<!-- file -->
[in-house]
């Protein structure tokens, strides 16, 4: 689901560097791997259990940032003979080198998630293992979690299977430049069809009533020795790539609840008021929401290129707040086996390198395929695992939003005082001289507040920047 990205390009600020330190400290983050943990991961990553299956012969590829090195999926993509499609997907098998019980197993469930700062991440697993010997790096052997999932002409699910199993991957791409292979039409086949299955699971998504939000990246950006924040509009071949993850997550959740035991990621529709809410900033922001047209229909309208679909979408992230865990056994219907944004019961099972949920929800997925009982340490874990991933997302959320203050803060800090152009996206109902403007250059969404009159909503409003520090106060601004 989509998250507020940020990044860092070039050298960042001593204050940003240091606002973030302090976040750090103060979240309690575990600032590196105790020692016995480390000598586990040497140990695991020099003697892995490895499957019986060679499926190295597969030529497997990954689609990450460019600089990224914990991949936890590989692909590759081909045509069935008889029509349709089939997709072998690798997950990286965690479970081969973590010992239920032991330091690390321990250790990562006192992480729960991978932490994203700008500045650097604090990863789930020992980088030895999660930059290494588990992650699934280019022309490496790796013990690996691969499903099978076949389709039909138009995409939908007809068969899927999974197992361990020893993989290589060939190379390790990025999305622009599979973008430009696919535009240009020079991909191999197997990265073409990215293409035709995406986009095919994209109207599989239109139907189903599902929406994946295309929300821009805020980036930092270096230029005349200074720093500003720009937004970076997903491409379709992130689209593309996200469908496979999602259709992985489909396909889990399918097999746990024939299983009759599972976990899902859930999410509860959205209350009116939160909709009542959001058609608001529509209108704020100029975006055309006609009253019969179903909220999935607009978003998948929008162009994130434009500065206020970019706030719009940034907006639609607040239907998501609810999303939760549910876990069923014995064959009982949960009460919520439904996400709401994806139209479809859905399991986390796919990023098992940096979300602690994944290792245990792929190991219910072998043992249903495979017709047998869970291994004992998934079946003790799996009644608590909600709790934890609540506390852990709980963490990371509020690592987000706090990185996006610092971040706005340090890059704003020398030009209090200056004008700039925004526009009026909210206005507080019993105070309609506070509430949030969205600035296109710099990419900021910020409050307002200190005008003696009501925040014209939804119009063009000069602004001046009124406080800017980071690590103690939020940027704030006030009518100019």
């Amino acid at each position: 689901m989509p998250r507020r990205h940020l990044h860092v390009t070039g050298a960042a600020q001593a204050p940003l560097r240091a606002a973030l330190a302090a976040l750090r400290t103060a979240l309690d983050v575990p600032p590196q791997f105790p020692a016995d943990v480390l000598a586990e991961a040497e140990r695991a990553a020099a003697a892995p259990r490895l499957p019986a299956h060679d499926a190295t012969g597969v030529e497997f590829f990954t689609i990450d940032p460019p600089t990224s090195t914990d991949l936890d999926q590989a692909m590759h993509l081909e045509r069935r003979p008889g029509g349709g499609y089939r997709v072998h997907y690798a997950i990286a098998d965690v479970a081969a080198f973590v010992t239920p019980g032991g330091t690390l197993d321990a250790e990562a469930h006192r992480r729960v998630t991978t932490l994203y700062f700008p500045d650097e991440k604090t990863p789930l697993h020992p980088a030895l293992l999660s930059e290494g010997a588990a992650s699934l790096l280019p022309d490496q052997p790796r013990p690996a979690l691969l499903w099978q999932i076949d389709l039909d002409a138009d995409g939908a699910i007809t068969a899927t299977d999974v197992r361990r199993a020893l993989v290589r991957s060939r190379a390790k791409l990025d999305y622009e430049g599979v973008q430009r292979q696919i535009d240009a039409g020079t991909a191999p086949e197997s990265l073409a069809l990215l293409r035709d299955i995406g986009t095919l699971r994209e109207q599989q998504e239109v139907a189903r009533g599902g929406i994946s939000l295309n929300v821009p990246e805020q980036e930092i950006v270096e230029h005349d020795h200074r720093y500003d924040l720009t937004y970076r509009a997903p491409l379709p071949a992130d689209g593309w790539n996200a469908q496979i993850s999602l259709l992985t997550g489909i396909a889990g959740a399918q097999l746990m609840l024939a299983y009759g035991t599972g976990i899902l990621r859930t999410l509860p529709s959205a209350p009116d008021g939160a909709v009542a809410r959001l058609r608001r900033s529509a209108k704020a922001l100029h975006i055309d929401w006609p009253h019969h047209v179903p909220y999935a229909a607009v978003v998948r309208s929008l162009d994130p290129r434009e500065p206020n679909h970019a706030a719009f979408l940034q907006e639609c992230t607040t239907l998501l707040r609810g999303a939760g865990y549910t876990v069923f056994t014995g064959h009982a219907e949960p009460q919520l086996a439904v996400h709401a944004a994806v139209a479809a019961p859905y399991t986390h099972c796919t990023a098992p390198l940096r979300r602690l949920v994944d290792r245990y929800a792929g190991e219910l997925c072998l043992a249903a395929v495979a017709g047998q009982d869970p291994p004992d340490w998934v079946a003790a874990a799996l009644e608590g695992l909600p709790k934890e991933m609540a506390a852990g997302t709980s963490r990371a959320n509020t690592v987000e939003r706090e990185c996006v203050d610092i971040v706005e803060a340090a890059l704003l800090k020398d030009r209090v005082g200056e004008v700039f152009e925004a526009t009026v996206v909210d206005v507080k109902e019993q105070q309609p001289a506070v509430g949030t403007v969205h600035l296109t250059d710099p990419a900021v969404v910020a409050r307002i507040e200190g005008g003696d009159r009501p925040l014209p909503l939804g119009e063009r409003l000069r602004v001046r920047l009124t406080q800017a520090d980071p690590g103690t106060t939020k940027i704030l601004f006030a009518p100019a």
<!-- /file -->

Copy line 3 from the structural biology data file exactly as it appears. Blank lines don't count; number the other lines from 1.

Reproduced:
């Amino acid at each position: 689901m989509p998250r507020r990205h940020l990044h860092v390009t070039g050298a960042a600020q001593a204050p940003l560097r240091a606002a973030l330190a302090a976040l750090r400290t103060a979240l309690d983050v575990p600032p590196q791997f105790p020692a016995d943990v480390l000598a586990e991961a040497e140990r695991a990553a020099a003697a892995p259990r490895l499957p019986a299956h060679d499926a190295t012969g597969v030529e497997f590829f990954t689609i990450d940032p460019p600089t990224s090195t914990d991949l936890d999926q590989a692909m590759h993509l081909e045509r069935r003979p008889g029509g349709g499609y089939r997709v072998h997907y690798a997950i990286a098998d965690v479970a081969a080198f973590v010992t239920p019980g032991g330091t690390l197993d321990a250790e990562a469930h006192r992480r729960v998630t991978t932490l994203y700062f700008p500045d650097e991440k604090t990863p789930l697993h020992p980088a030895l293992l999660s930059e290494g010997a588990a992650s699934l790096l280019p022309d490496q052997p790796r013990p690996a979690l691969l499903w099978q999932i076949d389709l039909d002409a138009d995409g939908a699910i007809t068969a899927t299977d999974v197992r361990r199993a020893l993989v290589r991957s060939r190379a390790k791409l990025d999305y622009e430049g599979v973008q430009r292979q696919i535009d240009a039409g020079t991909a191999p086949e197997s990265l073409a069809l990215l293409r035709d299955i995406g986009t095919l699971r994209e109207q599989q998504e239109v139907a189903r009533g599902g929406i994946s939000l295309n929300v821009p990246e805020q980036e930092i950006v270096e230029h005349d020795h200074r720093y500003d924040l720009t937004y970076r509009a997903p491409l379709p071949a992130d689209g593309w790539n996200a469908q496979i993850s999602l259709l992985t997550g489909i396909a889990g959740a399918q097999l746990m609840l024939a299983y009759g035991t599972g976990i899902l990621r859930t999410l509860p529709s959205a209350p009116d008021g939160a909709v009542a809410r959001l058609r608001r900033s529509a209108k704020a922001l100029h975006i055309d929401w006609p009253h019969h047209v179903p909220y999935a229909a607009v978003v998948r309208s929008l162009d994130p290129r434009e500065p206020n679909h970019a706030a719009f979408l940034q907006e639609c992230t607040t239907l998501l707040r609810g999303a939760g865990y549910t876990v069923f056994t014995g064959h009982a219907e949960p009460q919520l086996a439904v996400h709401a944004a994806v139209a479809a019961p859905y399991t986390h099972c796919t990023a098992p390198l940096r979300r602690l949920v994944d290792r245990y929800a792929g190991e219910l997925c072998l043992a249903a395929v495979a017709g047998q009982d869970p291994p004992d340490w998934v079946a003790a874990a799996l009644e608590g695992l909600p709790k934890e991933m609540a506390a852990g997302t709980s963490r990371a959320n509020t690592v987000e939003r706090e990185c996006v203050d610092i971040v706005e803060a340090a890059l704003l800090k020398d030009r209090v005082g200056e004008v700039f152009e925004a526009t009026v996206v909210d206005v507080k109902e019993q105070q309609p001289a506070v509430g949030t403007v969205h600035l296109t250059d710099p990419a900021v969404v910020a409050r307002i507040e200190g005008g003696d009159r009501p925040l014209p909503l939804g119009e063009r409003l000069r602004v001046r920047l009124t406080q800017a520090d980071p690590g103690t106060t939020k940027i704030l601004f006030a009518p100019a």